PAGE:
Thank you for being a valued part of the CNET community. As of December 1, 2020, the forums are in read-only format. In early 2021, CNET Forums will no longer be available. We are grateful for the participation and advice you have provided to one another over the years.


CNET Support

General discussion

Camcorder Recommendation for Aspiring Video Journalist

Dec 28, 2007 5:23PM PST


I'm looking into buying my first camcorder, and I need some recommendations. I'll be using the cam for freelance video journalism projects and for collecting footage to use on my news demo tape. I'll also be using the camera for video webcasting of sporting events. I'm entering graduate school for journalism soon, and I think it might be useful to have a camera that I can use well when I start. Here's what I'm looking for:

-Mini DV format (for use with Avid Xpress Pro editing software)
-Mic Input (essential for shooting stand-up material)
-Headphone Jack (helpful, though not necessarily required, for monitoring audio levels prior to shooting stand-ups in the field)
-Some sort of manual focus capability
-Hopefully less than $400

From what I've seen, the Canon ZR800 is one of the few consumer-level camcorders to offer a mic input on a Mini DV camera. Unfortunately, it doesn't have a headphone jack. I'm also somewhat concerned about the image quality on the ZR800. How good does the picture look? I'd like the material I shoot with the camera to be suitable for inclusion on a demo reel.

I also have the option of going with a used camera of some sort. Three cameras that have caught my eye are:

-Panasonic PV-GS65
-Sony DCR-TRV38
-Canon Elura 100

My main concerns with these cameras are image quality and durability, since they are all older models. Does anyone have experience with these cameras? The Sony in particular seems like it can be had on eBay for around $250-300, which is right in my price range.

My final option is to go big-time with the Canon HV20. I've seen prices as low as $660 on the internet, and it *might* be a good option if I can justify spending the extra dough. Not sure I can do that, though- any thoughts on whether or not this upgrade would be worth it? From the research I've done, the HV20 seems to be the best camera for me, but the price is steep.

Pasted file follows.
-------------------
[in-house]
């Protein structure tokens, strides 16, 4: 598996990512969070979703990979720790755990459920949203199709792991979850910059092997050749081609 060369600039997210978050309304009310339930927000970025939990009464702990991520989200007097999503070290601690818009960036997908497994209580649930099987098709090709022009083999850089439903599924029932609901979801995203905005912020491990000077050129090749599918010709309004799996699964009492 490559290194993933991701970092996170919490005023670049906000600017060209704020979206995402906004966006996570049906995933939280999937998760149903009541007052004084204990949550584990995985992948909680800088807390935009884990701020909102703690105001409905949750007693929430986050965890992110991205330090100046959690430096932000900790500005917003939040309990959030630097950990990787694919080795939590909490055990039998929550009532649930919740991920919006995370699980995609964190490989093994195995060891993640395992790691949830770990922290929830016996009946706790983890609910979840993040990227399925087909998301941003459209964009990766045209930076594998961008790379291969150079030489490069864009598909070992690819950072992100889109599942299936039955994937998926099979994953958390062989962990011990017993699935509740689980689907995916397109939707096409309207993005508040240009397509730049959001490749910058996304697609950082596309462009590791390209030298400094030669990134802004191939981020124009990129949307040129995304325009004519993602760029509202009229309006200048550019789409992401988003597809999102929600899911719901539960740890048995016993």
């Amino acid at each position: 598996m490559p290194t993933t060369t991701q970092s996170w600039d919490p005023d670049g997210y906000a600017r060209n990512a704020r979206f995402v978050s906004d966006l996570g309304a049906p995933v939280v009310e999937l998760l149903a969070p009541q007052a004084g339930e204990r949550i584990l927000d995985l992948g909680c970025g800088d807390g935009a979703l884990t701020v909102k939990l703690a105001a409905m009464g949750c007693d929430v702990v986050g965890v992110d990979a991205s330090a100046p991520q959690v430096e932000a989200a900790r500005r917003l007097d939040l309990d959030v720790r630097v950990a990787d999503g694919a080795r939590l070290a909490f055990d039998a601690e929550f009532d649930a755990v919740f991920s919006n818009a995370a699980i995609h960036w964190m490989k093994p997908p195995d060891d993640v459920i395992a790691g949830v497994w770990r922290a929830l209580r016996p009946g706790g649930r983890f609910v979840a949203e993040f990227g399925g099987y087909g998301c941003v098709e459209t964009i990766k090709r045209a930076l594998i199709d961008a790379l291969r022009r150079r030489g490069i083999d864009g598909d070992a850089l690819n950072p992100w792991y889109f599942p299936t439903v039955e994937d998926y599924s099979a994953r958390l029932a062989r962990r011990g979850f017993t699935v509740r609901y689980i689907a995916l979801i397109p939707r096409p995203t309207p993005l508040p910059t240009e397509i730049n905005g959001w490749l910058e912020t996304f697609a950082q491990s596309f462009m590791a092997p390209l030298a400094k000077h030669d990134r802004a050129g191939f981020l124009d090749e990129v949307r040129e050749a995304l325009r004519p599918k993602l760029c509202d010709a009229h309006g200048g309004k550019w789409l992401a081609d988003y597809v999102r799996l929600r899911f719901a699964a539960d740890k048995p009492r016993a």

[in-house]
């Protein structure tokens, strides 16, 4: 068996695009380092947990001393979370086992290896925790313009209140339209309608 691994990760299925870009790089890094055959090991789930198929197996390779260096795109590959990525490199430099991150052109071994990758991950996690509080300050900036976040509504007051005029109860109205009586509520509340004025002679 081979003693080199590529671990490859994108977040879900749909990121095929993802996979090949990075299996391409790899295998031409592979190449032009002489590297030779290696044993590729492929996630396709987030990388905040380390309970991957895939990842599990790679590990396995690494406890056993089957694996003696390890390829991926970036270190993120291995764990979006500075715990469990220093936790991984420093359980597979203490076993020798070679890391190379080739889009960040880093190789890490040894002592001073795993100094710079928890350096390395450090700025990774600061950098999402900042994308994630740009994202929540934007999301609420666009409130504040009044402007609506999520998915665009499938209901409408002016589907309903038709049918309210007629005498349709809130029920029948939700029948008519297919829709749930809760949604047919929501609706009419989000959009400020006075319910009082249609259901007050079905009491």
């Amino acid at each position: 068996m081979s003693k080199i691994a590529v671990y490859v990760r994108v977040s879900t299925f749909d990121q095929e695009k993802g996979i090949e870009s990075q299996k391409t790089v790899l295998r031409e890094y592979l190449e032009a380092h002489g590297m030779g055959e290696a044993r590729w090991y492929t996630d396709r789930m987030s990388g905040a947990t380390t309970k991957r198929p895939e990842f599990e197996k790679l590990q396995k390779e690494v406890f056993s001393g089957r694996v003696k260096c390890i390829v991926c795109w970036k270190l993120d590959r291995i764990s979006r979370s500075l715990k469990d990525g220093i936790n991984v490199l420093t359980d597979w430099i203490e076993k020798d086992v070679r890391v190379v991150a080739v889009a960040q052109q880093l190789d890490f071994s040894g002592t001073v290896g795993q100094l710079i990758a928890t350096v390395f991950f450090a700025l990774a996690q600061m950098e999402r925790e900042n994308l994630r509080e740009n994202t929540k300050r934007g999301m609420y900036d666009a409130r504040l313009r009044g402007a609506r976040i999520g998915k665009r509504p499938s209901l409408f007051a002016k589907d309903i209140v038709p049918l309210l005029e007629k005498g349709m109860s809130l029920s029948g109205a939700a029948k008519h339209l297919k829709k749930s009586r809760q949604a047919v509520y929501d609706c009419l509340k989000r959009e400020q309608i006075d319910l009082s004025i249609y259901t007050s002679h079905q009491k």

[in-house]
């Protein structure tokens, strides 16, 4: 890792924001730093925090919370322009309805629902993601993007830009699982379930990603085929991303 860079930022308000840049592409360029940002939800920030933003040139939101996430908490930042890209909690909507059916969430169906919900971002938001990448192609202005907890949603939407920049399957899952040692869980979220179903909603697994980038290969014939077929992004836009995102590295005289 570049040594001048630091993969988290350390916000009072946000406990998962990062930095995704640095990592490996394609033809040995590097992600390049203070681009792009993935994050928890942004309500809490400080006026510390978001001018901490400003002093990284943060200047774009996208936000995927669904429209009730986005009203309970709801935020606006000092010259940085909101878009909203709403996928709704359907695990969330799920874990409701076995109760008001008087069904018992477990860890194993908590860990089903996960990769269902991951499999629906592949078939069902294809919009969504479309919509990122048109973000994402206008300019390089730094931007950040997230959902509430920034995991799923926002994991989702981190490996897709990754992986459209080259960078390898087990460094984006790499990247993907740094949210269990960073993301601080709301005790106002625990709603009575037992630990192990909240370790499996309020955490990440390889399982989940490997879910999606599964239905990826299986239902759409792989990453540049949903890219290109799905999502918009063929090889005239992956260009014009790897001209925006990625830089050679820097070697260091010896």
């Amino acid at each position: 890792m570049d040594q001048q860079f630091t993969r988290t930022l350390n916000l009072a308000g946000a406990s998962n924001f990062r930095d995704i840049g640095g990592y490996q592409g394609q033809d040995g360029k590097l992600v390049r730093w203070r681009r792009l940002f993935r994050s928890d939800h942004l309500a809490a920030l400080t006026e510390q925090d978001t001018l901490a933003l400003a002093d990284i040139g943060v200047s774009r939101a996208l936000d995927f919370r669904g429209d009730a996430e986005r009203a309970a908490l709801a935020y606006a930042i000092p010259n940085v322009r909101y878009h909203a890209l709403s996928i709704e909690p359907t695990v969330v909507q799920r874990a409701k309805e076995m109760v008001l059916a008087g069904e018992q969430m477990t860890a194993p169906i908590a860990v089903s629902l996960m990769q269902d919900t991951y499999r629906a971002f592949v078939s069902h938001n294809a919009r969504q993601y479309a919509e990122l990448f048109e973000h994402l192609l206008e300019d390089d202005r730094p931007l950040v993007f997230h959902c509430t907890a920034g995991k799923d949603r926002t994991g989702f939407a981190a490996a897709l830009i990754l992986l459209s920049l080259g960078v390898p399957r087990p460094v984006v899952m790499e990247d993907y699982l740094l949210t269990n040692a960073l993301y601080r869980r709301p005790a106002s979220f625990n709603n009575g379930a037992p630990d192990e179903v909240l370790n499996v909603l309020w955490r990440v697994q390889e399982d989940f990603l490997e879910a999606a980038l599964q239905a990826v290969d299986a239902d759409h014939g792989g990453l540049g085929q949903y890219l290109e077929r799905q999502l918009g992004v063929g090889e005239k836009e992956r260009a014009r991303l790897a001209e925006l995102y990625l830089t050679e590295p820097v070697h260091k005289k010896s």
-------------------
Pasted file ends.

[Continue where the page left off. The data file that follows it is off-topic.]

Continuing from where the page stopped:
Any thoughts on these cameras would be great- is the ZR800's picture quality going to satisfy me? What about one of the used cameras I mentioned? Would it be stupid to break the bank and get an HV20?

Thanks so much for your help!

Discussion is locked

- Collapse -
If I were gathering tools for my
Dec 28, 2007 10:20PM PST

potential future livelihood, I think I would be getting the best I could afford - and as close to what is in use today (or even recent history) by people who do it for a living... I don't think any of the camcorders you list are used by professional videographers or news gathering companies.

As close as I can get might be a Canon GL2 or maybe Sony DCR-VX1000 or VX2100. They have been workhorses for several years and you may be able to find some used in good shape. More typically, pros use shoulder-mount units (on a tripod) - not hand-helds - from Sony, Panasonic and JVC (and occasionally, Canon) - especially for talking heads. Have you spoken with any video journalists? Perhaps they have gear for sale? I know looking in the consumer environment is easiest and cheapest, but they are far from what working video-journalists use. They will also have manual audio controls (not just a mic-in jack) that most consumer rigs do not have.

If you have good control of your lighting and are expecting to replace the camcorder in a year or two, then your list looks OK - I have no experience with eBay and "cheapest on the internet" will get you what you pay for:

Are you expecting your webcasts to be live or delayed/edited? How are you planning to set up and do the webcasts?

- Collapse -
Can I get by with something that's within my budget?
Dec 29, 2007 2:28AM PST

If I could afford something as nice as one of the pro cameras you mentioned, I'd probably go for it. But I'm just looking for something that will help me get through grad school- I don't really ever plan on owning one of the professional rigs, since I'll have access to that stuff through a TV station if all goes well and I get a job in the industry. I'd like to believe that I could get something that is of reasonable quality that's within my budget...maybe I'm wrong?

The webcasting will be done live using Windows Media Encoder software. Usually, these will be one-camera shoots, but occasionally I'll feed the camera into a Newtek Tricaster for use in a 3-camera production.

- Collapse -
Whether you can "get by"
Dec 29, 2007 5:19AM PST

in building a reel with consumer-grade gear is up to you. "Reasonable quality" is subjective. I am not in the business. Can it be done? I have no idea - but I see no reason why not.

Have you spoken with other on-air folks? How did they get where they are? What gear did they use?

Have you spoken with your undergrad teachers? Were any actually on-air? What are their recommendations for equipment?

What grad school are you planning to attend? Have you spoken with any of the faculty? Were any of them on-air? How did they get there?

During your years before grad school, did you meet anyone aspiring to be a camera person? Have you stayed in touch with them?